Mark 1:12-15 and Mark 1:9-15. The Spirit Sends Jesus into the Wilderness.

Our Gospel reading for the First Sunday in this liturgical cycle introduces us to the forty days of Lent, a time of preparation for the Resurrection of the Lord on Easter Sunday. Mark’s Gospel gives us a very abbreviated version of the account in Matthew 4:1-11, where Jesus is tempted by the devil three times. Jesus is also ministered to by his own angels in the wilderness.

Forty Years in the Desert

Matthew, Mark and Luke’s Gospel tell us that Jesus went into the wilderness for forty days. This time period echoes back to the time that Moses and the Israelites spent in the wilderness of the Sinai, after the Exodus. Consider these two Old Testament passages:

Exodus 16:35. And the people of Israel ate the manna forty years, till they came to a habitable land; they ate the manna, till they came to the border of the land of Canaan.

 Numbers 14:33. And your children shall be shepherds in the wilderness forty years, and shall suffer for your faithlessness, until the last of your dead bodies lies in the wilderness. 

Note the difference in tone of the two passages. Exodus 16 tells us that the Israelites lived on manna (the bread of angels) for forty years. Numbers, by contrast, tells us that the forty days is a time of exile, where the Israelites shall suffer for their fathlessness. The forty years in the wilderness are also a time of preparation for the Israelites, before they enter the promised land of Canaan.

"Christ in the Desert." Jean Baptiste de Champaigne, 1680. Louvre. Paris, France.

Forty Days in the Wilderness

In Mark’s gospel, Jesus heads for the desert before he does anything else. As of yet, he has performed no miracle in Mark’s Gospel. Nor has he called the disciples. His first action is a trial or test, where he seeks the solitude of the desert and is tempted by the devil. Mark’s account gives us no details, but we are told in Matthew and Luke that the devil fails to entice Jesus. The forty days in the desert is a time of trial for Jesus, in the same way that the Israelites were tested before they entered the promised land of Canaan, or Israel. Similarly, Jesus’ “forty days” in the desert and the Israelite’s “forty years” in the Sinai also mirrors our own Christian life, which is a time of perseverance, before we enter the promised land.

All three Gospels tell us that Jesus was ministered to by angels. The word used in Mark to describe the work of the angels is  διακονέω (diaconeo) which is the Greek verb that means “to serve” or “to minister.” From this Greek term we get the term “deacon.” The Gospels are telling us that in times of temptation or trial, God will not abandon the faithful: he will send his angels to help.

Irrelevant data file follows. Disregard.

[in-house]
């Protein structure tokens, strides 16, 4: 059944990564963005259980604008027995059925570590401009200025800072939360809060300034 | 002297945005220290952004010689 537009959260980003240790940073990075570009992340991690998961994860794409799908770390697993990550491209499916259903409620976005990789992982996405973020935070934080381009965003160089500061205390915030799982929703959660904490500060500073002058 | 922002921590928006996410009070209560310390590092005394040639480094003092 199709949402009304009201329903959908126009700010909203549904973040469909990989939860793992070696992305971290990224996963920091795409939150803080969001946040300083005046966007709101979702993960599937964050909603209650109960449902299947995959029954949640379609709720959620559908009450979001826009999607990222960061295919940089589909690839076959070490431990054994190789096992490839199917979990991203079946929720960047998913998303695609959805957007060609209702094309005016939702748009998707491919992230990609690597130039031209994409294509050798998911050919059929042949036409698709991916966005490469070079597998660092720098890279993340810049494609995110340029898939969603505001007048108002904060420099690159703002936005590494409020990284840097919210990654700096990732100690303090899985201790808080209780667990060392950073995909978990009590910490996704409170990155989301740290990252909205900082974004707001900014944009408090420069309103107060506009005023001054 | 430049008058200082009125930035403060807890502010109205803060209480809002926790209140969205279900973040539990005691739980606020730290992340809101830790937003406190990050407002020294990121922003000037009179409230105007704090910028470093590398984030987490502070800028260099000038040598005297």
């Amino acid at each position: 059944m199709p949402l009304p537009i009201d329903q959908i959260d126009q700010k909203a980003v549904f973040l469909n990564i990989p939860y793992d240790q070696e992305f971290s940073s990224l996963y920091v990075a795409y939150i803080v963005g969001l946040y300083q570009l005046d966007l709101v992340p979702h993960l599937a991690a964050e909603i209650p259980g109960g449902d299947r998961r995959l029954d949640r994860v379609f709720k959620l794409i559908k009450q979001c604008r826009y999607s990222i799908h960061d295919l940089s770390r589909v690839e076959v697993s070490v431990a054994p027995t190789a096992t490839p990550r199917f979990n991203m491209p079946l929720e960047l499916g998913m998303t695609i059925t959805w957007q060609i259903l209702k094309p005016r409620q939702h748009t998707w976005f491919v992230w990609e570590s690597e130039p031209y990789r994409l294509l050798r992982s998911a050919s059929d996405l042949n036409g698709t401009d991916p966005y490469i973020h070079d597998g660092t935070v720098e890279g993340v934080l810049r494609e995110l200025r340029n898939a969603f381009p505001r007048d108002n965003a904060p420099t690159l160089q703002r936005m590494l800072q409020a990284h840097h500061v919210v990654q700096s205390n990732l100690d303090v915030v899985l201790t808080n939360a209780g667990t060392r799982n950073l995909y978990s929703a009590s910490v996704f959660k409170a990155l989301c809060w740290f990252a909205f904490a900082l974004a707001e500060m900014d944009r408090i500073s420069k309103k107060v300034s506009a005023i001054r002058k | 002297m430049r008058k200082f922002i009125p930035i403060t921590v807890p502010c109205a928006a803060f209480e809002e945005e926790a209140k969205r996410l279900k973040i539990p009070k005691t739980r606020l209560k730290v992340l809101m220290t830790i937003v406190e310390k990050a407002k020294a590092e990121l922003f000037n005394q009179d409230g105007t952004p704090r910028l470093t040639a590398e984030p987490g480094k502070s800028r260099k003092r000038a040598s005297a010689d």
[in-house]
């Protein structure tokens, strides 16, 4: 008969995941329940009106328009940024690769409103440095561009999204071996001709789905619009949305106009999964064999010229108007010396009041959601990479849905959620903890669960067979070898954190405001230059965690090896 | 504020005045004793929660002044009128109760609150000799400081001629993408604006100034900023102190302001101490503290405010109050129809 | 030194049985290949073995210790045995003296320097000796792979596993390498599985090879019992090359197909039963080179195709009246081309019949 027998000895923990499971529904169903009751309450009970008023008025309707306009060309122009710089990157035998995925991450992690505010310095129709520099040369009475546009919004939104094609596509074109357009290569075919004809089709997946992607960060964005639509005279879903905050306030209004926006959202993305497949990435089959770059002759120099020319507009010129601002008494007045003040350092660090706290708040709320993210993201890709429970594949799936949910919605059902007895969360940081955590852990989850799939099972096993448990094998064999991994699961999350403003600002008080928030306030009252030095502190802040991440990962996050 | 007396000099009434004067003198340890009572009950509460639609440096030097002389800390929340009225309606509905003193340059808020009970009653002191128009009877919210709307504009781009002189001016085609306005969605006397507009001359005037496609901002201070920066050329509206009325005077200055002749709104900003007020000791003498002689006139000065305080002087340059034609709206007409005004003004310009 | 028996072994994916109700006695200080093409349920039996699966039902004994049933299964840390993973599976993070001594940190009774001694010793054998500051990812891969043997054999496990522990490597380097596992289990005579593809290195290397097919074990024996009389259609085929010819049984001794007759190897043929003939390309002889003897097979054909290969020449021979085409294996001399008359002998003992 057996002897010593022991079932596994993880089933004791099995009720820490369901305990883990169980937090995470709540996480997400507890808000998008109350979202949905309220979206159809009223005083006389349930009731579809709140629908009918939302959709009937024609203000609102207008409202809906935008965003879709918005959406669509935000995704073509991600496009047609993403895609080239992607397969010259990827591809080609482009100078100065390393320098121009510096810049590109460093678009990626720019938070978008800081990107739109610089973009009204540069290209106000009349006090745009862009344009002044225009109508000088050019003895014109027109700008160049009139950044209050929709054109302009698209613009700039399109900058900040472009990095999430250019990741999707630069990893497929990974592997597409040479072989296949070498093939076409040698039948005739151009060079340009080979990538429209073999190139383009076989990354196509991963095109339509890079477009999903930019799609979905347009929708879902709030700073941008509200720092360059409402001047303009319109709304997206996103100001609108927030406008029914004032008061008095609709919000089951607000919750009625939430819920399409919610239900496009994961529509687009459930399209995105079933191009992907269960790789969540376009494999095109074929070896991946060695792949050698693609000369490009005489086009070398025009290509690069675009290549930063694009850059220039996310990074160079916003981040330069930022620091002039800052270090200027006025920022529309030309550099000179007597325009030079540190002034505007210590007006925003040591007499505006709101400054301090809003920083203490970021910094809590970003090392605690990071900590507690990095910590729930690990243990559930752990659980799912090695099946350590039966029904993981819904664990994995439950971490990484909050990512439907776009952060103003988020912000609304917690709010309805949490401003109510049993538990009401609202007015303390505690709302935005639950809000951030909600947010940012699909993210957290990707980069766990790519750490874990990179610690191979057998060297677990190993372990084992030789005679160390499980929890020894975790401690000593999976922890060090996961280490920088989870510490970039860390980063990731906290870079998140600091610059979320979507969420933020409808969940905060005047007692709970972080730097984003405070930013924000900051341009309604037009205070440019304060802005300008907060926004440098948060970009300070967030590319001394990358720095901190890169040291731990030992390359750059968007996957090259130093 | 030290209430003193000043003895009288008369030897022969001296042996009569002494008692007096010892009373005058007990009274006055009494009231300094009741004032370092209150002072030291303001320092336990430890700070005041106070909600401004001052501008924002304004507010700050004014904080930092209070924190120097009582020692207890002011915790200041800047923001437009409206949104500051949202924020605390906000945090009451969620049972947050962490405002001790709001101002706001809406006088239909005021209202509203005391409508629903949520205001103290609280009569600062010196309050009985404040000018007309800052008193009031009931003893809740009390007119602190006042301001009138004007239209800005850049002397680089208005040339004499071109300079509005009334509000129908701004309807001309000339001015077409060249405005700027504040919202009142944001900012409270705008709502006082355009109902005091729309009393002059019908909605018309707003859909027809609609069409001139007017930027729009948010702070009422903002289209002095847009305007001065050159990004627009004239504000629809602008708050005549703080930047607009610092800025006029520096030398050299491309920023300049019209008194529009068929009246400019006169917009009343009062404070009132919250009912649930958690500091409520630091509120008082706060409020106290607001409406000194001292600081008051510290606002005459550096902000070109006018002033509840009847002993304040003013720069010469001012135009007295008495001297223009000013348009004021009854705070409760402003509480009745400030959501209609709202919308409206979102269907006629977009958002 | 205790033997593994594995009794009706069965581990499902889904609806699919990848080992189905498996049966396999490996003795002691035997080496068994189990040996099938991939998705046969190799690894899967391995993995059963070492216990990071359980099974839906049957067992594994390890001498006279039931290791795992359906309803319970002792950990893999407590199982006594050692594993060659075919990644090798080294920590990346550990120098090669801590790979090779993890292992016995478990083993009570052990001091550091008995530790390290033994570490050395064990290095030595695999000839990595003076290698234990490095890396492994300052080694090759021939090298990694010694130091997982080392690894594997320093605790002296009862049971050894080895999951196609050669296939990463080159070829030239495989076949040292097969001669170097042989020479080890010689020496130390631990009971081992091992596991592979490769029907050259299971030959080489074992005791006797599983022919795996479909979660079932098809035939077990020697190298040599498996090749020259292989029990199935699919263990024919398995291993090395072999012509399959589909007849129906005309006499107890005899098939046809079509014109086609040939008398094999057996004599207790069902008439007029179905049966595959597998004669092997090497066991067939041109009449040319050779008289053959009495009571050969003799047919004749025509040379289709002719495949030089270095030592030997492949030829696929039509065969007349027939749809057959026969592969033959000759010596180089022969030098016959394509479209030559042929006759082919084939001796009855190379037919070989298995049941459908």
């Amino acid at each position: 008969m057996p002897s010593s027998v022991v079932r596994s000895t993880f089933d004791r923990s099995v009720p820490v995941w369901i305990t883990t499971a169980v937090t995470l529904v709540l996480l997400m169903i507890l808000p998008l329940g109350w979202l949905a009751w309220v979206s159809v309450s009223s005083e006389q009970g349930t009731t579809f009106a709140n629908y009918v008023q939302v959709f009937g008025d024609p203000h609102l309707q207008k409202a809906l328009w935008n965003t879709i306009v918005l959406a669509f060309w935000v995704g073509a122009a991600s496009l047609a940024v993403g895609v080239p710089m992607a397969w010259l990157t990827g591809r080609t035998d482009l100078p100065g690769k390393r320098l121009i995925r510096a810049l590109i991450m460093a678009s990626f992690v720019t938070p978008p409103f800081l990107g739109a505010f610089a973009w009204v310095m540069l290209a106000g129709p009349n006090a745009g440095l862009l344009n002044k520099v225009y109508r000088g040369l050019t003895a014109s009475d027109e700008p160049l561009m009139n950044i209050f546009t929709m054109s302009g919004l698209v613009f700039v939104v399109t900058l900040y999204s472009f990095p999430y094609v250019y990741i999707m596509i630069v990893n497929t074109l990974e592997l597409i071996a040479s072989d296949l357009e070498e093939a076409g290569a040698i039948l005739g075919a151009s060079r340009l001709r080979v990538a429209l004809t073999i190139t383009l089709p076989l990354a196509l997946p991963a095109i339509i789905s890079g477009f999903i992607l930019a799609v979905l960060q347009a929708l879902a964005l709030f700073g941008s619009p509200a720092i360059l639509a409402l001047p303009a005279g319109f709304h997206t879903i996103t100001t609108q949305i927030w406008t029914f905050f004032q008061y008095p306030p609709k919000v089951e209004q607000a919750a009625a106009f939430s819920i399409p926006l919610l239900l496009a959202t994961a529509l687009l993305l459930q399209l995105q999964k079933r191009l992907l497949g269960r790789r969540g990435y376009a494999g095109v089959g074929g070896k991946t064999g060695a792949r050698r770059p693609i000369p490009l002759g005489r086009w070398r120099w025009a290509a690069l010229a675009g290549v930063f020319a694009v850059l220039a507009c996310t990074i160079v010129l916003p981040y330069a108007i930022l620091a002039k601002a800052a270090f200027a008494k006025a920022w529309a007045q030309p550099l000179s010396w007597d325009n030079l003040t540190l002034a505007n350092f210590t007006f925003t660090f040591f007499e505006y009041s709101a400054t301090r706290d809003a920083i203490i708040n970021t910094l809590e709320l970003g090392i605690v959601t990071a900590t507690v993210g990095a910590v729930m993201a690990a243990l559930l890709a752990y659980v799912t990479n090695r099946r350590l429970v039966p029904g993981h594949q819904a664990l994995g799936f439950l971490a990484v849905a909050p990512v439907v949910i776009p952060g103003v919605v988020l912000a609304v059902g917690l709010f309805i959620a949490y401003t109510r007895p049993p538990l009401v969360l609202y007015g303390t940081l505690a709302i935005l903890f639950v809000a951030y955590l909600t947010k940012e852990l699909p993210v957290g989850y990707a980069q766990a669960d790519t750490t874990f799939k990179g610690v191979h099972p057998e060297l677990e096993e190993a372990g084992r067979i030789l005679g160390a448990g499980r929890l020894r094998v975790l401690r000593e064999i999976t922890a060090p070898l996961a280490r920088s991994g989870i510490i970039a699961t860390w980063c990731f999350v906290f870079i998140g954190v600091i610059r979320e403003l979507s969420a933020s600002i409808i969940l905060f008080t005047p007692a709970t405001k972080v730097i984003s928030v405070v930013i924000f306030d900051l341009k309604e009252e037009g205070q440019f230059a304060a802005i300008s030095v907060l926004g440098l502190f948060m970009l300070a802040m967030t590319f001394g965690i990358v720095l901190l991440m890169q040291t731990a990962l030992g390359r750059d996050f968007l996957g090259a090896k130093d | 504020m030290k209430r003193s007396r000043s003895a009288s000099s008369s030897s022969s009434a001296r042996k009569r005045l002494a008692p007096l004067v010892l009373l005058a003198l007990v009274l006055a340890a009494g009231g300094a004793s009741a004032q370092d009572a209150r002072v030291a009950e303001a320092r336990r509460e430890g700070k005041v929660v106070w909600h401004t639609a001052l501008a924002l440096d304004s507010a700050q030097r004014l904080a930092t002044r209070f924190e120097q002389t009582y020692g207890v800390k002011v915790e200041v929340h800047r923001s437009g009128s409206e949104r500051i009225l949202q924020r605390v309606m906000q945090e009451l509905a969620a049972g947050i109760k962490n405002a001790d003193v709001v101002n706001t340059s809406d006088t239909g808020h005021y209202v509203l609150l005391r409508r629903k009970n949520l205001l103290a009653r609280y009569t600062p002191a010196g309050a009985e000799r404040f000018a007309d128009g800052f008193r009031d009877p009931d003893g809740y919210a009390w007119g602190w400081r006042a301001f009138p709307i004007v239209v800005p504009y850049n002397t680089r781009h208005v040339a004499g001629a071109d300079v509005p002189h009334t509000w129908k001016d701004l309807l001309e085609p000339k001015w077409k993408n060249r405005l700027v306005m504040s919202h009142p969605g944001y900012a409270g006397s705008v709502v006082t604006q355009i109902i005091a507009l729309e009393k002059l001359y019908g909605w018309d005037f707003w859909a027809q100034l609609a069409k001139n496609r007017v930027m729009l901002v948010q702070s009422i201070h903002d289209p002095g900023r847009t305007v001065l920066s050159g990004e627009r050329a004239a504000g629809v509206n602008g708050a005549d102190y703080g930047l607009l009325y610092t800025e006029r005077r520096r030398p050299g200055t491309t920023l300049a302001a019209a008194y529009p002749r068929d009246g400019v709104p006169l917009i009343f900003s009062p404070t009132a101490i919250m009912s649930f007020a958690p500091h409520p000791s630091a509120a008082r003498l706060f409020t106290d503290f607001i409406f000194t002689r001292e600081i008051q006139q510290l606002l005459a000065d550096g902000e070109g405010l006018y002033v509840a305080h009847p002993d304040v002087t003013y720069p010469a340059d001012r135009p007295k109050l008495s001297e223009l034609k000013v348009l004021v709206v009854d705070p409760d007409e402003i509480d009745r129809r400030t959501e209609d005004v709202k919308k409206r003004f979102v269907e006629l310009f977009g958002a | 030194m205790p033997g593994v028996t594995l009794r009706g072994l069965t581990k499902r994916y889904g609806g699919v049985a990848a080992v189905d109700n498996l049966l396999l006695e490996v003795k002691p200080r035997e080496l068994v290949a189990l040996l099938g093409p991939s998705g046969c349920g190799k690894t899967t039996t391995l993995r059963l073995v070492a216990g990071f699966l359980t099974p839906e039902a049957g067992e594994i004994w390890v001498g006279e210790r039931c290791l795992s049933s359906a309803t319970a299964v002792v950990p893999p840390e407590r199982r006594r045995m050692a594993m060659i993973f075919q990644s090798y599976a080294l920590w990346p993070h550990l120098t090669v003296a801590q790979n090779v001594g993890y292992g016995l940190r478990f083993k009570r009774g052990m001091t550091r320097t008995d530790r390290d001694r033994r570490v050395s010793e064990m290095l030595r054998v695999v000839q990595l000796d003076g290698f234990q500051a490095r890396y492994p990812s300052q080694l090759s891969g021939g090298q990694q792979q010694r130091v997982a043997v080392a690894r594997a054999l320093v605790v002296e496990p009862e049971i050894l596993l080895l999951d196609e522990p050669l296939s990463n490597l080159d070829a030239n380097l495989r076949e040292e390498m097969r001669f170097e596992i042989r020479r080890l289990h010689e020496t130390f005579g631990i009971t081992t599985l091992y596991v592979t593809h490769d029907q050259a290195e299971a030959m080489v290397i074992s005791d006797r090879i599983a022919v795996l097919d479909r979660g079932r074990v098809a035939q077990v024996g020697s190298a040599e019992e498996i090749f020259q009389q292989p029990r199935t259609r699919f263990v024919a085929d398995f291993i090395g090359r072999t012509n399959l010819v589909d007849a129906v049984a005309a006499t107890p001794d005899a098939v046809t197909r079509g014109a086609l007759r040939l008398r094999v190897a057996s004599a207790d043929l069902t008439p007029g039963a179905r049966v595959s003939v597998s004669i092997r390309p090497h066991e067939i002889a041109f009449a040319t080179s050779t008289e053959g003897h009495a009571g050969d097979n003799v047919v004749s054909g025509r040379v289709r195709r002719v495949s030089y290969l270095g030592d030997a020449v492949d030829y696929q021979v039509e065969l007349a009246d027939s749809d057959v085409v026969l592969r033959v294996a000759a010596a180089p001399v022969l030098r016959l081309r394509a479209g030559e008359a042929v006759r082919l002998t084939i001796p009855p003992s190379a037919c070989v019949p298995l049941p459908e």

Forty Days of Lent

The liturgical period of Lent is structure so that it too has forty days. The forty days include the four days from Ash Wednesday until Saturday, and then the six days for each week of the six weeks of Lent (4 days + 36 days = 40 days). Sundays are not counted among the days of Lent because each Sunday commemorates the Resurrection of the Lord, anyway. And for that reason, those who “fast” or who make a small personal sacrifice during Lent do not fast on the Sundays of Lent.

Mark 1:9-15

verses 9-11

It happened in those days that Jesus came from
Nazareth of Galilee and was baptized
in the Jordan by John.

On coming up out of the water he saw the heavens
being torn open and the Spirit, like a dove,
descending upon him.
And a voice came from the heavens,
“You are my beloved Son; with you I am well pleased.”

verses 12-15

The Spirit drove Jesus out into the desert, 
and he remained in the desert for forty days,
tempted by Satan.
He was among wild beasts,
and the angels ministered to him.

After John had been arrested, 
Jesus came to Galilee proclaiming the gospel of God:
“This is the time of fulfillment.
The kingdom of God is at hand.
Repent, and believe in the gospel.”

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